CHARLOTTE, NC -- The North Carolina state Senate voted 47 to 1 on June 21 to ban sweepstakes videogames. Lead sponsor Sen. Josh Stein (D-Raleigh) said 600 sweepstakes parlors now operate statewide. Some industry allies put the number at closer to 1,000 venues. The only vote against the bill came from Sen. Julia Boseman (D-New Hanover), who sponsored a bill to legalize and regulate video poker.
The anti-sweepstakes measure now returns to the House, where its lead sponsor is Rep. Melanie Wade (D-Raleigh). House Democrats have a working majority, but are reportedly divided on the sweepstakes issue.
North Carolina banned video poker in 2006 and the state Legislature tried to outlaw sweepstakes games in 2007, but two separate district court rulings in 2008 have kept the market open.
Earlier this year, responding to a request by a pro-legalization senator, the North Carolina Education Lottery issued a report estimating that legal poker and sweepstakes games would comprise a $2 billion industry capable of raising $576 million a year in taxes.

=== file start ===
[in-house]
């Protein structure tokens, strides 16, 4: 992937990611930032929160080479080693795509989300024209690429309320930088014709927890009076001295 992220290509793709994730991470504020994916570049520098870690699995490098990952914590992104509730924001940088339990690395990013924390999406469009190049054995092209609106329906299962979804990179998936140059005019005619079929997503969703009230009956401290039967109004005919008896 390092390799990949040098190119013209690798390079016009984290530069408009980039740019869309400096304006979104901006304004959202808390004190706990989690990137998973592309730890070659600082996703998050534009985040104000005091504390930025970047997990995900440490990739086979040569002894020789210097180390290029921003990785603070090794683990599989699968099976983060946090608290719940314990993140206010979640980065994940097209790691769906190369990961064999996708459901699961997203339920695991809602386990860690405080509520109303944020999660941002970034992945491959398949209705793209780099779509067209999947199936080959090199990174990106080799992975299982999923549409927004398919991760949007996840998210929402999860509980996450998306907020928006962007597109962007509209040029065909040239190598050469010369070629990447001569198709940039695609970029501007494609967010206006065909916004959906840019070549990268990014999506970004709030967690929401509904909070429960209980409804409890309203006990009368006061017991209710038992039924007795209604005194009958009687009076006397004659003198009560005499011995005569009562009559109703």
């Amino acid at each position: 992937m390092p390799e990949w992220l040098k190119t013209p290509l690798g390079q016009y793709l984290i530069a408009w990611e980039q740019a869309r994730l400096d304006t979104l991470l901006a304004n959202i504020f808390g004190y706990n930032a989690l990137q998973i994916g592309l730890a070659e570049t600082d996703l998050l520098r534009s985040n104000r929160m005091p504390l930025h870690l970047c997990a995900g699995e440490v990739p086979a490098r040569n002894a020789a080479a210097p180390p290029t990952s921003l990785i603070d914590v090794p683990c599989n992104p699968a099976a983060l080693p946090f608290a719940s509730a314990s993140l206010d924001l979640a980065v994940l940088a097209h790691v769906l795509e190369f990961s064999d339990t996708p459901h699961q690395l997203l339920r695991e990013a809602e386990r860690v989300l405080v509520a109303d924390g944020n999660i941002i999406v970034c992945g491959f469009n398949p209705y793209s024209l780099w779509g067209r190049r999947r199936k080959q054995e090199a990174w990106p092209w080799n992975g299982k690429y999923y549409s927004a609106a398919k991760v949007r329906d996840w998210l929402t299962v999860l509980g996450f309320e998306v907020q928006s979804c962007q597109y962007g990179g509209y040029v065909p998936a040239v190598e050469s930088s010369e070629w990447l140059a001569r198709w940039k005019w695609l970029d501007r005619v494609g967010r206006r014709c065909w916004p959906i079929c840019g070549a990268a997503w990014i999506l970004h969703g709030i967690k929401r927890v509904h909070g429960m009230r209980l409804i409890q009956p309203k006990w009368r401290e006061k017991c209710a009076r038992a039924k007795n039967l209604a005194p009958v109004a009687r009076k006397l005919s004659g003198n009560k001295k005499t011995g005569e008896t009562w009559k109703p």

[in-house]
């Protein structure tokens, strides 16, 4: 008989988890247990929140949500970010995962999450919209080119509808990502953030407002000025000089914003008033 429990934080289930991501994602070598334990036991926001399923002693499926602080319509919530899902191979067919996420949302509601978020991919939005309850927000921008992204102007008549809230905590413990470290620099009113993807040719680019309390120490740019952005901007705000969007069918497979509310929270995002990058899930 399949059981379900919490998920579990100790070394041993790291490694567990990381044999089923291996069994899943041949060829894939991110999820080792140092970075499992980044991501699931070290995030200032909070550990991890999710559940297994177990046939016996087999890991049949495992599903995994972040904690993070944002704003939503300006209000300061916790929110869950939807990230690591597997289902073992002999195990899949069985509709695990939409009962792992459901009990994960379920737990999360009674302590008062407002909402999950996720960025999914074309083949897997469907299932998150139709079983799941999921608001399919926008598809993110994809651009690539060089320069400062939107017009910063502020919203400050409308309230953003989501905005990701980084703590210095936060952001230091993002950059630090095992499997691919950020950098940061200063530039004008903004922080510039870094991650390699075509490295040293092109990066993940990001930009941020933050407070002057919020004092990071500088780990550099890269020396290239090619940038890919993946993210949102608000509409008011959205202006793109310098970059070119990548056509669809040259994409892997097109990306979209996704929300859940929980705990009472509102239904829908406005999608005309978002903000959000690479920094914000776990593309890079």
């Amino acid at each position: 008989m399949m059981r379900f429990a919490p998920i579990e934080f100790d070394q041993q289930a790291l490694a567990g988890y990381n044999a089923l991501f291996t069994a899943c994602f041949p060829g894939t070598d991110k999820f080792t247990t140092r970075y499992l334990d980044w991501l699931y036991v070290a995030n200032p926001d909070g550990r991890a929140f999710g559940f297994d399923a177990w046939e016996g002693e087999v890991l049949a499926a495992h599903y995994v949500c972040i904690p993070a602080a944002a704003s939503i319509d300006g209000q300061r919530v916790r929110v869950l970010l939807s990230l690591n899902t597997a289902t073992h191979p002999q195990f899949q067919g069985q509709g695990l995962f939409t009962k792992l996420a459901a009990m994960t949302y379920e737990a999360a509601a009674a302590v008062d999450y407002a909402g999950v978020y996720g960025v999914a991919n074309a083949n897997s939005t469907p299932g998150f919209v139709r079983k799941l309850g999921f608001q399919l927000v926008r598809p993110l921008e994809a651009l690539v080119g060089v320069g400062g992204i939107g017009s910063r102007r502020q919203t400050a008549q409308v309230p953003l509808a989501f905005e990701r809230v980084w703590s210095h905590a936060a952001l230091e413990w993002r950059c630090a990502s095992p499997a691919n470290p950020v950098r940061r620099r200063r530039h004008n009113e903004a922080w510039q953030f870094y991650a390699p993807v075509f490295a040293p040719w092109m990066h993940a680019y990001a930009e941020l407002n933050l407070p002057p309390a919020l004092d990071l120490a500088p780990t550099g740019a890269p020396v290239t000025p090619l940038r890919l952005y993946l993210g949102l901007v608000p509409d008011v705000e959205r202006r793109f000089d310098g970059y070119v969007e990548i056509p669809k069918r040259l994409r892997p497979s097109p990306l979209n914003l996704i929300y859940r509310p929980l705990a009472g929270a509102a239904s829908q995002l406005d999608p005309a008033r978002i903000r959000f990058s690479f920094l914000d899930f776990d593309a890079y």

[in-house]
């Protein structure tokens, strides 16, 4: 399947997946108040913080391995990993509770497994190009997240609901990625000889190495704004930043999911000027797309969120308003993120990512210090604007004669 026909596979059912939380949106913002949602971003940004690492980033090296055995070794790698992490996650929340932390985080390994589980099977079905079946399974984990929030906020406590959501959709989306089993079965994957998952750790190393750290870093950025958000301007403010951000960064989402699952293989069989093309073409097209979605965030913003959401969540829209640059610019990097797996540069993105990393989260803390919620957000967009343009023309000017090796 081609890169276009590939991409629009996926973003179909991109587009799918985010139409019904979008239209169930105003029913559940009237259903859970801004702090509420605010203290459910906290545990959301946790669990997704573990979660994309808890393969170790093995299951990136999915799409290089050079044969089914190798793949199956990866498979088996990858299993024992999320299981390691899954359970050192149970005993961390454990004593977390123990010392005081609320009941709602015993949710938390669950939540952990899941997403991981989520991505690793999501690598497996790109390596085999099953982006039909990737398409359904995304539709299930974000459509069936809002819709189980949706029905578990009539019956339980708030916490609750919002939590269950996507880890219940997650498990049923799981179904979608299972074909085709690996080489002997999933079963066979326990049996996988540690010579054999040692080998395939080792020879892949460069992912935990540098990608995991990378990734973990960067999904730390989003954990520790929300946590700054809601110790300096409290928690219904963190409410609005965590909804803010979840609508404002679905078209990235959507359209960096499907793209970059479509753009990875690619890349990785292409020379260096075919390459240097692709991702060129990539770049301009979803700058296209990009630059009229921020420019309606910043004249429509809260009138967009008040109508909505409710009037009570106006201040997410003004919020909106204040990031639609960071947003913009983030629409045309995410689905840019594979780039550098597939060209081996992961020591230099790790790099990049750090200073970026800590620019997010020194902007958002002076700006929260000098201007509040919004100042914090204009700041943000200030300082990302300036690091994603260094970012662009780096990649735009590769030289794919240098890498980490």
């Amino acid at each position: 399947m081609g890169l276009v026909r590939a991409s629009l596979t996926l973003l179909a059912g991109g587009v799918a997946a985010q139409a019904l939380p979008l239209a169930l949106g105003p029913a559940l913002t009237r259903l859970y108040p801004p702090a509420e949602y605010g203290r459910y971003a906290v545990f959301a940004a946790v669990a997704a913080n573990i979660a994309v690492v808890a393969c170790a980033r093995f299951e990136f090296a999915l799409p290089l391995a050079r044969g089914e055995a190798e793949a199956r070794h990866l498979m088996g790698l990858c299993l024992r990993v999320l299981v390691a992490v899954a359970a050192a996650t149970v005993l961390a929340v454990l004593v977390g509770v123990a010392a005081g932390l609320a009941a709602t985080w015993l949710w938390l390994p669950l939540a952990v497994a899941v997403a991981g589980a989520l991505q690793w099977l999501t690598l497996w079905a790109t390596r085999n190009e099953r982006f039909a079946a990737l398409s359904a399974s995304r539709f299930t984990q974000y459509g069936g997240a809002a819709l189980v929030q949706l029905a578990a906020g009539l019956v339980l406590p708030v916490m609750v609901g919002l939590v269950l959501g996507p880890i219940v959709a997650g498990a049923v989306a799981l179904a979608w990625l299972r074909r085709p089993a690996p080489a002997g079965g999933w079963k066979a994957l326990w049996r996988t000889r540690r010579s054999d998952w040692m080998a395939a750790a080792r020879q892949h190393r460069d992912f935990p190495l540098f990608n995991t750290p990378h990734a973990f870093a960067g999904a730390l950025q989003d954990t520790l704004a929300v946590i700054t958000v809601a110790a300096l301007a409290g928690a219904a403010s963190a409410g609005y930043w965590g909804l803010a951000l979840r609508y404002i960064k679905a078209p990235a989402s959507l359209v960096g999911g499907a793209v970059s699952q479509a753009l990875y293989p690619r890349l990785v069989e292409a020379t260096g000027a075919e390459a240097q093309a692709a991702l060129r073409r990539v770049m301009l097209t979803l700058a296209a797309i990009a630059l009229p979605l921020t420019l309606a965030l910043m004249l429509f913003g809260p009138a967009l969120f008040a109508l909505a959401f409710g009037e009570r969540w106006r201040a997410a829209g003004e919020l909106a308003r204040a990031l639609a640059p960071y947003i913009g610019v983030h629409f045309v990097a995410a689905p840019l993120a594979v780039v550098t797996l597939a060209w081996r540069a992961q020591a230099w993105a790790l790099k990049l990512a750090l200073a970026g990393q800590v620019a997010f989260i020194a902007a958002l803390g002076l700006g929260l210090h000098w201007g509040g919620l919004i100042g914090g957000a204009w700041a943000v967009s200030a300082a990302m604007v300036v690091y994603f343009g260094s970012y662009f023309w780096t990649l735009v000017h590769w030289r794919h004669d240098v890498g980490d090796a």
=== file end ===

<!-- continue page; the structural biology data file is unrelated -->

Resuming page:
On location, videogames running sweepstakes programs are hosted by remote servers. Operators sell time or sweepstakes entries to players who use purchased computer time to enjoy game-style "reveal" of predetermined game results. The reveal, which shows the outcome of a game, typically has the look and feel of a slot machine.
Last year, the Entertainment Group of North Carolina, an association of operators headed by Bill Thevaos of Owl Music Co. (Charlotte), lobbied for legalization of video poker as an alternative to sweepstakes games. This year, the group is advocating regulation and taxation of both video poker and sweepstakes games.